Tuesday, August 27, 1996

Sexual harassment suit
sends message

A federal jury's rebuke to a female plaintiff - who accused a University of Hawaii professor of repeatedly raping her - may seem like a setback for women suffering from sexual harassment in the workplace and classroom. It would be a mistake, however, to place that much significance on it. In this case, the jury found that Michelle Gretzinger's allegations lacked credibility, not that she should have tolerated what she insists occurred.

Gretzinger accused UH religion Professor Ramdas Lamb of forcing her to have sex with him 16 times in 1992. She sought up to $1.7 million in compensatory and punitive damages in federal court. Lamb flatly denied ever having sex with Gretzinger.

The jury decided after less than six hours of deliberation that it could not believe Gretzinger's accusations, and granted Lamb's counterclaim, ordering her to pay him $132,750 for defamation. Clayton Ikei, Gretzinger's attorney, said the verdict tells women that they should think twice before reporting being raped.

In fact, the verdict says just the opposite. Apparently, some jurors put a lot of weight on Gretzinger waiting until spring 1993 before reporting the alleged rapes, which she maintains occurred over a five-week period in fall 1992. Gretzinger said the delay was caused by her fear of retaliation, but it nevertheless undermined her credibility.

Ikei said the jury's explanation that the allegations were not supported by physical evidence was unsatisfactory to him. "I don't know of many rape cases where you have more than a woman's word," he said.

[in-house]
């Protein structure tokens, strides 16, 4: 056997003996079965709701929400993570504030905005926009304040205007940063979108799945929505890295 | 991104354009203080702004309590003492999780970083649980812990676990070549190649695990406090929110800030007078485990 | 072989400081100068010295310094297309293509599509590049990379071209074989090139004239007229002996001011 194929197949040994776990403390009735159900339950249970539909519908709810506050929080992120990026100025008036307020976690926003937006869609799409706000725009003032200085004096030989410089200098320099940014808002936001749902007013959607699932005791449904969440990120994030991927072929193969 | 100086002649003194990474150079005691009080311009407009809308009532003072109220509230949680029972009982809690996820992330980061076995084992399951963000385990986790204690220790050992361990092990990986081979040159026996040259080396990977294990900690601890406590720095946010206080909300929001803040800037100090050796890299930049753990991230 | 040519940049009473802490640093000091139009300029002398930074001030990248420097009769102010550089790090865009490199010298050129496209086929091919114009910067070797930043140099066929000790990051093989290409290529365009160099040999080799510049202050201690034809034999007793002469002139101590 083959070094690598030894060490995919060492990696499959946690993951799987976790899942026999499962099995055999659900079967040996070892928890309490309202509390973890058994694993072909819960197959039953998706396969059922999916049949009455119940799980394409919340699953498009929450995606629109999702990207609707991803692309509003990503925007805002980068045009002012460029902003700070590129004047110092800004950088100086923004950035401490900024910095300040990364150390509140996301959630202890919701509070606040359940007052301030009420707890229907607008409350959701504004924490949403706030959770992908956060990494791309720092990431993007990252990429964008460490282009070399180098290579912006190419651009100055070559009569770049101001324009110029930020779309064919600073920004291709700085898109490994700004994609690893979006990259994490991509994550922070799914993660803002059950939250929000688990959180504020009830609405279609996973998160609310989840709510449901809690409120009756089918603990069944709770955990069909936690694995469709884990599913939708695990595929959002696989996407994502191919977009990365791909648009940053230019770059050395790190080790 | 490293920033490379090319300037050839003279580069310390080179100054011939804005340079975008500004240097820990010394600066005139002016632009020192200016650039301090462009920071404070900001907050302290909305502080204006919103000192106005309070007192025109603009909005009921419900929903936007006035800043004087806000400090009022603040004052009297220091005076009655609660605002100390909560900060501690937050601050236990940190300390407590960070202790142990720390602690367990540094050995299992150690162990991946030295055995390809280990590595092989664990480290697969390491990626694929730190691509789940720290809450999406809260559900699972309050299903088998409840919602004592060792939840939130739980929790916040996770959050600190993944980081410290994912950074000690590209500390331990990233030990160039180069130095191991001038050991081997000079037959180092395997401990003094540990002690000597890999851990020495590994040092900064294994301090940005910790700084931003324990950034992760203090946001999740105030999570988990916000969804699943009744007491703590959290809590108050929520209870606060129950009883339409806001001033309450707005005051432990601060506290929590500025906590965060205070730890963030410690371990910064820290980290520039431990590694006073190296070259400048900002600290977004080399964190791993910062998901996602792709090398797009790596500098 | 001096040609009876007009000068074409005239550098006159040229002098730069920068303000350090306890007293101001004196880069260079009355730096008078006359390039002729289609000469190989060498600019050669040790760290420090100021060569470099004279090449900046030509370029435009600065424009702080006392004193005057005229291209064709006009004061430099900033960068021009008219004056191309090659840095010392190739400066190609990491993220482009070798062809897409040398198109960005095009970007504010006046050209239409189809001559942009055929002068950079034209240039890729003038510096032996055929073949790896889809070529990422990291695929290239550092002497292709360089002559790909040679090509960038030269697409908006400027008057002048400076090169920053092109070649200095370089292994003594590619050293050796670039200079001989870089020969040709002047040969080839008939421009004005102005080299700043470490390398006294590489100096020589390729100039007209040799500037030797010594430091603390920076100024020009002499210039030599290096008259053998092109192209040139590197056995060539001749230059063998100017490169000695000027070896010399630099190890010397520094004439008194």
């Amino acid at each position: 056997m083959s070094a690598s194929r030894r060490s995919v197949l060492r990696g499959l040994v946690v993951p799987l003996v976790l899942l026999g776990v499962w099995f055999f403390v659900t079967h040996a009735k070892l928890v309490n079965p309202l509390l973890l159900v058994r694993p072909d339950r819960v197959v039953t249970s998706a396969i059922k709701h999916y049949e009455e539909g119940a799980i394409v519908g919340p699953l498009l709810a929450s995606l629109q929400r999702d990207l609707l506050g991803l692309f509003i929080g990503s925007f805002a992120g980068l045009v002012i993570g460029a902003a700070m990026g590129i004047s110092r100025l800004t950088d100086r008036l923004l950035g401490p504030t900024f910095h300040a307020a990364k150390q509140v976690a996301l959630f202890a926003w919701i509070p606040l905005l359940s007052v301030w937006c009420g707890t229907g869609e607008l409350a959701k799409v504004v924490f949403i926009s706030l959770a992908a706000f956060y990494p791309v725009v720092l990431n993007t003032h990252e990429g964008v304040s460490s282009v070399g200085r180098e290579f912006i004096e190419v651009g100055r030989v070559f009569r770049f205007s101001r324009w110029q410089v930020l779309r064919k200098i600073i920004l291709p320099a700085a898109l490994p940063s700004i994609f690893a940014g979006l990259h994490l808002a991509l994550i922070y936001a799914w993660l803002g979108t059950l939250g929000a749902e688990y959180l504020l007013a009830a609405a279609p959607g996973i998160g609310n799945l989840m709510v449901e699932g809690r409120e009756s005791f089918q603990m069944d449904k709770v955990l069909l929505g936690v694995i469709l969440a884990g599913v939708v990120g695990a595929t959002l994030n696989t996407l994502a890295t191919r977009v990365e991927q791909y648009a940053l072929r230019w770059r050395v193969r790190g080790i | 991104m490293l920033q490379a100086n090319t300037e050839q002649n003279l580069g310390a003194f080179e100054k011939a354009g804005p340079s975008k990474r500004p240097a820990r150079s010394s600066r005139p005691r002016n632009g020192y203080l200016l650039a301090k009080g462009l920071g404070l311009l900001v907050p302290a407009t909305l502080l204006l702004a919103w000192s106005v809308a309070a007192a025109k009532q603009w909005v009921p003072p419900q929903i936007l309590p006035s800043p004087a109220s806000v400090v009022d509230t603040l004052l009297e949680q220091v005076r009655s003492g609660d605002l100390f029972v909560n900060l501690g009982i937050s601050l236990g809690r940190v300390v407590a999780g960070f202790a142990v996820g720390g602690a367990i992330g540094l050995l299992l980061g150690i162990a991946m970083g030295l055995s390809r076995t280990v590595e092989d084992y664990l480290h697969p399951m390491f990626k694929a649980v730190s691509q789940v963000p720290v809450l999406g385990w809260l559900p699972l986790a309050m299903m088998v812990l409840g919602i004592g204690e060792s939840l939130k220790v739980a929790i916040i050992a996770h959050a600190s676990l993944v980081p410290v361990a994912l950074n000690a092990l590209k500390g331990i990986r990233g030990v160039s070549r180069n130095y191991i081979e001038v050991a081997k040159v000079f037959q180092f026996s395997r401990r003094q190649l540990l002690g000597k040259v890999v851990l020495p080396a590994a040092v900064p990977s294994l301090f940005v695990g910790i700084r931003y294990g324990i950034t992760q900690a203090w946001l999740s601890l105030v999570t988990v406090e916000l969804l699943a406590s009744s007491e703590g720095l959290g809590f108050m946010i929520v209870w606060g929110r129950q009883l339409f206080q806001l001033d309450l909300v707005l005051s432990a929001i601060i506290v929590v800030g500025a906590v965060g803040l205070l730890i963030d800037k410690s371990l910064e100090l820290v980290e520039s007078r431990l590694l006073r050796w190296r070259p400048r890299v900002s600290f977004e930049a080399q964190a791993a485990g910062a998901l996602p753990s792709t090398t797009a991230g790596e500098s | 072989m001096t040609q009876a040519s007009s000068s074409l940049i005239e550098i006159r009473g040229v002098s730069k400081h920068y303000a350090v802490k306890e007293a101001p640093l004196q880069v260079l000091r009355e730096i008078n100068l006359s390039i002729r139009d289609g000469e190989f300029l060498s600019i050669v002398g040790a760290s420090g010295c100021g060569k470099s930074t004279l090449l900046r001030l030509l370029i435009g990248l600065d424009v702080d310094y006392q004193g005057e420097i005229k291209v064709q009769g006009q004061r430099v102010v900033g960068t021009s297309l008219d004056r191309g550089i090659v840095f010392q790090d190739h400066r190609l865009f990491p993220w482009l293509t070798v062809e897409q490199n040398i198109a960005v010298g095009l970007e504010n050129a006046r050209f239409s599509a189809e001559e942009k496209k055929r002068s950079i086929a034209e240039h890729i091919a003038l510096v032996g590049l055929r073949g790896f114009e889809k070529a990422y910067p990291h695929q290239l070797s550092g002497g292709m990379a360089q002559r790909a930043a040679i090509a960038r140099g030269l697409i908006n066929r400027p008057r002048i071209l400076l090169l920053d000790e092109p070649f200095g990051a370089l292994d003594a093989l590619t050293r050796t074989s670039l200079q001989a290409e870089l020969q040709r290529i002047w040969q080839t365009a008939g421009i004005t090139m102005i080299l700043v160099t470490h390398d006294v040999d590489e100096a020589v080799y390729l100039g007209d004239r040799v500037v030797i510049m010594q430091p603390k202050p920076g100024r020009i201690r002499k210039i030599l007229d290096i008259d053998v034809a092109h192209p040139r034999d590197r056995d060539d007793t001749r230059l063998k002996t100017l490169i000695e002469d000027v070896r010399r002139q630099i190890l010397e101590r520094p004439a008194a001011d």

A check with the city prosecutor's office would find that the overwhelming majority of rape trials are supported by physical evidence. That is why victims are advised to report sexual assaults to police as expeditiously as possible, so that evidence can be documented and preserved. Alleged rape cases lacking physical evidence aren't likely to be prosecuted.

Legal attention may now be turning to the University of Hawaii. After paying $175,000 to Gretzinger in a settlement last spring, the UH faces a lawsuit by Lamb, who accuses the school of bungling its investigation of the complaint. State Deputy Attorney General Susan Gochros says the university has no intention of settling with Lamb; Ikei said Gretzinger plans to appeal the federal jury's verdict.

If any message is to be read into this case, it is that women who have been sexually harassed or assaulted by superiors, mentors or associates should strive to file their complaints immediately. The Gretzinger/Lamb lawsuit shows that the longer victims wait to formalize their accusations, the less likely their stories may be believed.

Tents for prisoners

TENT-LIKE structures are being sought by the state Department of Public Safety to ease overcrowding in Hawaii's prison system. They could be a worthwhile experiment. The structures envisioned for a prison camp at Waiawa are sturdy enough for the task and could be ideal in Hawaii's mild weather. They should not, however, be considered a permanent remedy to the state's burgeoning population behind bars.

UH tuition hikes

FEWER students returned to classes at the University of Hawaii at Manoa yesterday, with some "dropouts" attributing their no-show status to the higher cost of higher education. According to university officials, the early impacts of a 50 percent tuition increase at UH-Manoa are a 15 percent drop in enrollment and a 66 percent rise in financial aid applications from the previous academic year. In these tough economic times, everyone must dig deeper - just as taxpayers did for the UH in the past.

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